Taxpayers will see a little relief this year on the biggest portion of their property tax bill.
The School Board approved a tax rate of 7.47 mills during a final public hearing on its 2009-10 budget Tuesday night. That compares with last year's rate of 7.77 mills.
The rate means a $747 bill for a $125,000 home with a $25,000 homestead exemption. A mill is produces $1 in tax for every $1,000 of taxable property value.
The rate is expected to bring in $74.8 million this year and is 12 percent less than the rollback rate, or the rate that would have brought in the same amount of money as last year, based on this year's property values.
"I think we're the only entity that has decreased what citizens have to pay," said board member John Sweeney, who was unanimously elected as chairman during the board's regular meeting a few minutes later.
Tuesday night's vote capped a fretful budget year for the district that turned out to be less grim than expected, thanks in part to property values that didn't sink as low as officials feared.
The tax rolls declined by 8.4 percent, a couple of percentage points less than projected.
Some $13 million in federal stimulus money also helped plug holes in the budget.
The board decided earlier this year not to levy an additional 0.25 mills allowed by the Legislature. Besides resistance to the notion of adding to the tax rate in a recession, chief financial officer Desiree Henegar warned that the district would not see the full benefit from the additional levy because the move would mean having to give back state education dollars doled out to compensate districts whose property values are lower than the state average.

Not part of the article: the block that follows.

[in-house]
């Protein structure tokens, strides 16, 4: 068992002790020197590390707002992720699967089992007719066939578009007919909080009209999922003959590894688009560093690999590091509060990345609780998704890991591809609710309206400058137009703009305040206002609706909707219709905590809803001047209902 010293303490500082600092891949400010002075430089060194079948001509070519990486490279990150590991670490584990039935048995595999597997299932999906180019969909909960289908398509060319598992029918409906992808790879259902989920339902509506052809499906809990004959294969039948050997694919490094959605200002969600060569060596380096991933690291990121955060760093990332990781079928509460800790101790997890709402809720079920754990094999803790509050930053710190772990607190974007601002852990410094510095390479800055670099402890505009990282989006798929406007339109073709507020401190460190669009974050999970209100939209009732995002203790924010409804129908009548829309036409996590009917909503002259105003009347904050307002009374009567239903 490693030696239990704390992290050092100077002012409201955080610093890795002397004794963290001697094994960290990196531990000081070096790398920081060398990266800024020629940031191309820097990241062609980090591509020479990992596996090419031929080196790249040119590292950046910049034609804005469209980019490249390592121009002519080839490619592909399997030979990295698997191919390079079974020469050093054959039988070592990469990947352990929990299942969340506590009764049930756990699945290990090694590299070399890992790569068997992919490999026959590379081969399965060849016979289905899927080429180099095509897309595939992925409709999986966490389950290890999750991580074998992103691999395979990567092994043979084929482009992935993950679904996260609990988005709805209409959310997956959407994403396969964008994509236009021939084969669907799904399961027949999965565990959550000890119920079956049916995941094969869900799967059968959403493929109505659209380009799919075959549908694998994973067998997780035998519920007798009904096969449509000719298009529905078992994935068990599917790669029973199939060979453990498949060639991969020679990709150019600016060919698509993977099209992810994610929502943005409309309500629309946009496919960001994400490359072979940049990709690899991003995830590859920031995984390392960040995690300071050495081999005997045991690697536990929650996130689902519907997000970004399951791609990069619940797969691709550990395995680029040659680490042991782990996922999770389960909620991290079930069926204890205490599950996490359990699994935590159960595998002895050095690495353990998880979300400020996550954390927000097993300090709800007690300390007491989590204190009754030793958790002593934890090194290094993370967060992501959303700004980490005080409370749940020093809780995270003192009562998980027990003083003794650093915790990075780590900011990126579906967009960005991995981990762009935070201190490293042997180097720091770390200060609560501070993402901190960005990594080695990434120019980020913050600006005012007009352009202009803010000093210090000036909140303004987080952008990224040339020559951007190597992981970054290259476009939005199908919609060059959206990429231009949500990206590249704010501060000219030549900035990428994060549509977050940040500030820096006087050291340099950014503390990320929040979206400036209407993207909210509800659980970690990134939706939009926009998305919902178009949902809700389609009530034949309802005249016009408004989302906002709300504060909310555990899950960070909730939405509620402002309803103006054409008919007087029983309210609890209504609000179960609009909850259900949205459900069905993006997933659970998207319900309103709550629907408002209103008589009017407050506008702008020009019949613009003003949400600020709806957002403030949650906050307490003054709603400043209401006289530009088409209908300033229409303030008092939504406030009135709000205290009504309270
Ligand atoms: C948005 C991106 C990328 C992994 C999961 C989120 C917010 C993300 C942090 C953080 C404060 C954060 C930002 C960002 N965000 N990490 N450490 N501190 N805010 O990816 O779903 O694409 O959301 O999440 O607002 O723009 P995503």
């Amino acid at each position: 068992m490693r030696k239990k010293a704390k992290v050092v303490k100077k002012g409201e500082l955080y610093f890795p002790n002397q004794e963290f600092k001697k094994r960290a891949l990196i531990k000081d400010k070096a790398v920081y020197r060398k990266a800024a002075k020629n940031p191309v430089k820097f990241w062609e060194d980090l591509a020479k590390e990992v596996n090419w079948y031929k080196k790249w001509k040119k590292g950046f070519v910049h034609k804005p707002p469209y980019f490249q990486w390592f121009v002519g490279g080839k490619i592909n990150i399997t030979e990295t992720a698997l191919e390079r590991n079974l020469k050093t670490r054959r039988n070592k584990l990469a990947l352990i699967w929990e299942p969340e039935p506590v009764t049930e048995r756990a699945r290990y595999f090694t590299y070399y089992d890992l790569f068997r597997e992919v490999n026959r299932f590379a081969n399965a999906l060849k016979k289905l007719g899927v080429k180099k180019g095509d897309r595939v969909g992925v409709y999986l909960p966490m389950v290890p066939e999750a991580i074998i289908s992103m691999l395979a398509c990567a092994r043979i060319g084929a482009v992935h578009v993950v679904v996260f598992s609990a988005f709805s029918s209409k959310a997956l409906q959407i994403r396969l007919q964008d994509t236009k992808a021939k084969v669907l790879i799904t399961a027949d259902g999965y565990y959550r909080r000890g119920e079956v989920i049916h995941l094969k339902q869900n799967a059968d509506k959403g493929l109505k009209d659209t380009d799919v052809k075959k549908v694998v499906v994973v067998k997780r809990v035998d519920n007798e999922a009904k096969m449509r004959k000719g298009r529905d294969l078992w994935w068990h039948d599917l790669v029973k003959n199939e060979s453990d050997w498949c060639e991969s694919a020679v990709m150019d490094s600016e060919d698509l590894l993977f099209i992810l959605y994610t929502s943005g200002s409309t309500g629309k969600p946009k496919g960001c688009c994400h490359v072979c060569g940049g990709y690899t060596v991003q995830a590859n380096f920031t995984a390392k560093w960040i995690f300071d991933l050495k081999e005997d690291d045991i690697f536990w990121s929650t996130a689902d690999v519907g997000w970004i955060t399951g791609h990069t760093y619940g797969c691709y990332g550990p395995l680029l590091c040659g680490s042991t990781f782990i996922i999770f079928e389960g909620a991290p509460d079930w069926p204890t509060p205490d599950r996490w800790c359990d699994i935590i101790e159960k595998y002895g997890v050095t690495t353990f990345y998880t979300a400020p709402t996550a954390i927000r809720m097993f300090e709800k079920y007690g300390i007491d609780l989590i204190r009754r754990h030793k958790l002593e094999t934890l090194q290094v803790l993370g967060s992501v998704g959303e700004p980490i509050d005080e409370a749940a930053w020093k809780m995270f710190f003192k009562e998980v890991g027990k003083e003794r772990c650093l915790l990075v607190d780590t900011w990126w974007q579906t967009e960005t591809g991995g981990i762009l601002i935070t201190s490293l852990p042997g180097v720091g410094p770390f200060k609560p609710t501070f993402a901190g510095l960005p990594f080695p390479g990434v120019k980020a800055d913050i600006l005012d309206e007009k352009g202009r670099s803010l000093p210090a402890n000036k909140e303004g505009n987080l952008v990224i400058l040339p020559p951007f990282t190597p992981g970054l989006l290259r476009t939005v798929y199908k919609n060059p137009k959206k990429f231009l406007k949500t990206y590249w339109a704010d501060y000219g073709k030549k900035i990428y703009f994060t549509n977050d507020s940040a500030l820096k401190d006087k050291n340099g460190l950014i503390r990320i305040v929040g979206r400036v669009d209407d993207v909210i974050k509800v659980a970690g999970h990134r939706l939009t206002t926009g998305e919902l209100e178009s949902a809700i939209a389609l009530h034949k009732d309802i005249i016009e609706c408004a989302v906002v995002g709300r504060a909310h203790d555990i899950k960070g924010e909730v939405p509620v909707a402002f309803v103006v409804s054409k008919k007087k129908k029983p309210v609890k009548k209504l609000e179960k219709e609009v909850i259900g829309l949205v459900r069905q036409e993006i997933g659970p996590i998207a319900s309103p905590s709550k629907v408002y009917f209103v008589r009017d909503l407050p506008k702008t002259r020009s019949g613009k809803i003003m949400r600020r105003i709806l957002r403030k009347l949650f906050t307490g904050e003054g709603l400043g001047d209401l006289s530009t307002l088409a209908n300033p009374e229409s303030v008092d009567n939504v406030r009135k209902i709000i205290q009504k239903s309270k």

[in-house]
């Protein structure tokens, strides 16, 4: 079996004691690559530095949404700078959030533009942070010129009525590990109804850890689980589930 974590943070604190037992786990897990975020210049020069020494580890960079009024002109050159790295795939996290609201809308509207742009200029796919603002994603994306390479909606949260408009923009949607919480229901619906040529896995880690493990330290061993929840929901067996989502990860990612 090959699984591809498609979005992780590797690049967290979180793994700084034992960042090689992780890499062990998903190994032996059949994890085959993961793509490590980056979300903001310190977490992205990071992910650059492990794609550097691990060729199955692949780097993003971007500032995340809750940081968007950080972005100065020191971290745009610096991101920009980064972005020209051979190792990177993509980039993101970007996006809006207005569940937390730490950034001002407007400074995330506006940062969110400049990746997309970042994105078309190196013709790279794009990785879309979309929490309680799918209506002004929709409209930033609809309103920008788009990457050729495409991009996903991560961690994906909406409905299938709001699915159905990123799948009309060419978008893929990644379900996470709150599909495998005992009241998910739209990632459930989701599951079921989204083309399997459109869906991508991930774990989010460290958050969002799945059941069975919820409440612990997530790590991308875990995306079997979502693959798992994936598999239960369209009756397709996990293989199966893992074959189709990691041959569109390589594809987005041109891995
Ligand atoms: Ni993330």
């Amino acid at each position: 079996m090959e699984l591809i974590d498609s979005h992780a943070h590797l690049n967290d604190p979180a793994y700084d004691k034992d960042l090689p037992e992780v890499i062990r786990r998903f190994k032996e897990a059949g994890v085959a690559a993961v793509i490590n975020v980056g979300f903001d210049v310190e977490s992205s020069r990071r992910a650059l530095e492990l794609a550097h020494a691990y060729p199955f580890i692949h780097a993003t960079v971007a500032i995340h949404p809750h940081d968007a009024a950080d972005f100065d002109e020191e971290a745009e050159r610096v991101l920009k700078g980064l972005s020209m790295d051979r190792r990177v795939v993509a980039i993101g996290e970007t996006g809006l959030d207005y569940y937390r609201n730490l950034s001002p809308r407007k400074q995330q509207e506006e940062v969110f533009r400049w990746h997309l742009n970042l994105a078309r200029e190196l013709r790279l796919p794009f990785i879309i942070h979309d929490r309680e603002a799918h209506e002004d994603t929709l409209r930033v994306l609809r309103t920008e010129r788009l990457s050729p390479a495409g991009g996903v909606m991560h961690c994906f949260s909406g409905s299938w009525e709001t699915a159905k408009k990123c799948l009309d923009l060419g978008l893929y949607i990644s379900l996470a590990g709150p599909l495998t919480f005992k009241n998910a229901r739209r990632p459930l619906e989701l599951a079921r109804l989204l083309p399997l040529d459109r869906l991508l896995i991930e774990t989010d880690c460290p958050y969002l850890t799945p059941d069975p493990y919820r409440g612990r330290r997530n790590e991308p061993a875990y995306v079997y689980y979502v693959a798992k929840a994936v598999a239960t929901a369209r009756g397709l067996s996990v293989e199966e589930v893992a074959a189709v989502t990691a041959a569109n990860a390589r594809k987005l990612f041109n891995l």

The upcoming year's general fund for the school district came in at $164 million, about $3 million less than this year's.
The district has an unreserved general fund balance of $7 million, or about 5 percent of revenues. The state recommends at least 3 percent.
But the district will have to use about $2.2 million of that fund to hire teachers and staffers for 500 additional students who showed up beyond projections this year. And $3.5 million was set-aside to operate the new high school north of Weeki Wachee that opens next fall, Henegar said.
That leaves about $1 million in the rainy day fund, or about 0.74 percent of revenues, Henegar said. That's precious little, considering the state typically adjusts funding levels during the year, she said.
"We need to be very careful to keep that fund balance above the 3 percent level," Henegar said. "It's going to be difficult because we don't know what's going to happen with revenue levels from the state. We need to get through these next couple of years and save as much money as we can."
Tony Marrero can be reached at email@example.com or (352) 848-1431.
School budget, by the numbers
|Total budget, all funds||$372 million||$414.9 million|
|General fund expenditures||$167.2 million||$164.1 million|
|General fund balance||$9.9 million||$12 million|
|Unreserved/undesignated general fund balance||$1 million||$8.4 million|